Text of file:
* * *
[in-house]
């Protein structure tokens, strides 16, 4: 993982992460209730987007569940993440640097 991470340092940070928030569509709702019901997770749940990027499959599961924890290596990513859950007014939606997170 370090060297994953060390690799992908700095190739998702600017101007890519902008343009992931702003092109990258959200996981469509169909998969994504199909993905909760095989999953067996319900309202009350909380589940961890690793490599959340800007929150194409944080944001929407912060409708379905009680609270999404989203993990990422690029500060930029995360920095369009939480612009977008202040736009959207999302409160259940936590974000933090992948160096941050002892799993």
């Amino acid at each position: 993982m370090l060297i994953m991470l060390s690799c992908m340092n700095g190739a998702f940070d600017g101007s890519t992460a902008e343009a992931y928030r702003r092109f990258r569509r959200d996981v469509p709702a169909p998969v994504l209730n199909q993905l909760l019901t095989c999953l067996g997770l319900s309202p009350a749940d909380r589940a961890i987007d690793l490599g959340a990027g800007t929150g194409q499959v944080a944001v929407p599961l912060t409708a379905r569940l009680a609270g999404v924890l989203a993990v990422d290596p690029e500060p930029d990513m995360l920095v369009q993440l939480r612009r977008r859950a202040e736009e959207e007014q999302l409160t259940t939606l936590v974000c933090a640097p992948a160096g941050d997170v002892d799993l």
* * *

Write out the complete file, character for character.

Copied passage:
[in-house]
């Protein structure tokens, strides 16, 4: 993982992460209730987007569940993440640097 991470340092940070928030569509709702019901997770749940990027499959599961924890290596990513859950007014939606997170 370090060297994953060390690799992908700095190739998702600017101007890519902008343009992931702003092109990258959200996981469509169909998969994504199909993905909760095989999953067996319900309202009350909380589940961890690793490599959340800007929150194409944080944001929407912060409708379905009680609270999404989203993990990422690029500060930029995360920095369009939480612009977008202040736009959207999302409160259940936590974000933090992948160096941050002892799993």
């Amino acid at each position: 993982m370090l060297i994953m991470l060390s690799c992908m340092n700095g190739a998702f940070d600017g101007s890519t992460a902008e343009a992931y928030r702003r092109f990258r569509r959200d996981v469509p709702a169909p998969v994504l209730n199909q993905l909760l019901t095989c999953l067996g997770l319900s309202p009350a749940d909380r589940a961890i987007d690793l490599g959340a990027g800007t929150g194409q499959v944080a944001v929407p599961l912060t409708a379905r569940l009680a609270g999404v924890l989203a993990v990422d290596p690029e500060p930029d990513m995360l920095v369009q993440l939480r612009r977008r859950a202040e736009e959207e007014q999302l409160t259940t939606l936590v974000c933090a640097p992948a160096g941050d997170v002892d799993l």